French army 'used excessive force in Ivory Coast'

26th October 2005, Comments 0 comments

PARIS, Oct 26 (AFP) - French troops deployed in the west African state of Ivory Coast made disproportionate use of lethal force during the past year, according to a report released on Wednesday by the French section of Amnesty International.

PARIS, Oct 26 (AFP) - French troops deployed in the west African state of Ivory Coast made disproportionate use of lethal force during the past year, according to a report released on Wednesday by the French section of Amnesty International.

In a wide-ranging report, which urged all sides to work harder to prevent a resumption of hostilities in the three-year conflict, Amnesty faulted the behaviour of French peacekeeping forces during clashes in the main city Abidjan in November 2004.

French troops, "on certain occasions, made an excessive and disproportionate use of lethal force, faced with demonstrators who were not a direct threat to their lives or those of other people," it said.

Several people were killed and hundreds injured in the clashes, which opposed French forces to militants loyal to President Laurent Gbagbo.

Pro-Gbagbo "Young Patriots" were held responsible for several days of looting and violence that gripped the city, forcing some 8,000 Westerners -- most of them French -- to flee the former French colony.

Amnesty urged all foreign forces in the country to "make sure that soldiers can keep demonstrations under control without resorting to lethal force, unless their lives or those of others are clearly at risk."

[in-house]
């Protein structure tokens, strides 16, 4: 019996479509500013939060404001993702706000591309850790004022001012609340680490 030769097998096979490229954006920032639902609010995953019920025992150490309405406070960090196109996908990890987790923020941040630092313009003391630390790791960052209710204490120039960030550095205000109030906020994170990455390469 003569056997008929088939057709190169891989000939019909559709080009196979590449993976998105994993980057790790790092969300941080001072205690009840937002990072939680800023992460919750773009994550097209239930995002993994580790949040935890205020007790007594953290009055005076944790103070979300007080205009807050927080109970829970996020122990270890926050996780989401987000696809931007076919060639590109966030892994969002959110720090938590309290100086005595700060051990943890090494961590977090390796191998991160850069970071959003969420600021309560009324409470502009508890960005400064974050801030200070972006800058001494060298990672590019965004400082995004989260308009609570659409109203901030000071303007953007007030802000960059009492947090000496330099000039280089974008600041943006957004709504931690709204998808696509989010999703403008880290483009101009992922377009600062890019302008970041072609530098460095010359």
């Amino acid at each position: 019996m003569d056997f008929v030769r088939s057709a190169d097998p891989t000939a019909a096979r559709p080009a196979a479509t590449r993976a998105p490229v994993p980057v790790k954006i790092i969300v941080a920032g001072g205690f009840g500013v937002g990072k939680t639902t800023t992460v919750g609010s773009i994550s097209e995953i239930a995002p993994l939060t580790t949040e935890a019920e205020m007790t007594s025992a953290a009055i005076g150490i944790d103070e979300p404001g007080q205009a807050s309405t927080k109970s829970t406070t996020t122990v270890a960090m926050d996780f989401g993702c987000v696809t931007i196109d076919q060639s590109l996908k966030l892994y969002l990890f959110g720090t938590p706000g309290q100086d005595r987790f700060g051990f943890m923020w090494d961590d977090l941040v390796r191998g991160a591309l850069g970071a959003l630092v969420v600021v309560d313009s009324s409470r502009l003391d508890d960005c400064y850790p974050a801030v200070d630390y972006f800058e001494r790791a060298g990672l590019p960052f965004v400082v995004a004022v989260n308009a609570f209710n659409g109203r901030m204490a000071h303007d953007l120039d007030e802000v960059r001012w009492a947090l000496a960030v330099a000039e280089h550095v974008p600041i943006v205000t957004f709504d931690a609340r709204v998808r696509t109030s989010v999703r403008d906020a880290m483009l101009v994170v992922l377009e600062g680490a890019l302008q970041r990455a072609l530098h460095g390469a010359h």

A 4,000-strong French force, supported by UN troops, was deployed in Ivory Coast after a failed coup sparked months of civil war in September 2002.

The report comes a week after the Frenchman who led the force from May 2004 to June this year, General Henri Poncet, was suspended, reportedly because he is thought to have approved a false report on an illegal killing by his men.

Split between rebel north and the loyalist south, Ivory Coast remains riven by political tensions that threaten to explode after the October 30 deadline.

The UN Security Council last week endorsed a decision by the African Union to maintain Gbagbo in his post for 12 months, giving the country another year to wrap up a long-overdue disarmament campaign and implement a host of political reforms.

In its report, Amnesty appealed to all sides in the conflict -- Gbagbo as well as the rebel New Forces who control the north of the country -- to do "everything possible to avoid further serious breaches of human rights."

Of particular concern was "the spread of light weapons and possible weapons deliveries to both sides," in spite of a UN arms embargo imposed last November.

Amnesty demanded that New Forces fighters "refrain from committing atrocities, including arbitrary killings" and rapes, and put an end to the recruitment of child soldiers.

It also raised the alarm over incitement to racial hatred by pro-Gbagbo politicians and media, which it warned could spark massacres against west African immigrants in remote parts of the country.

Finally, Amnesty urged the international community to step up its efforts to enforce a succession of Security Council resolutions aimed at ending the conflict in Ivory Coast.

Copyright AFP

Subject: French news

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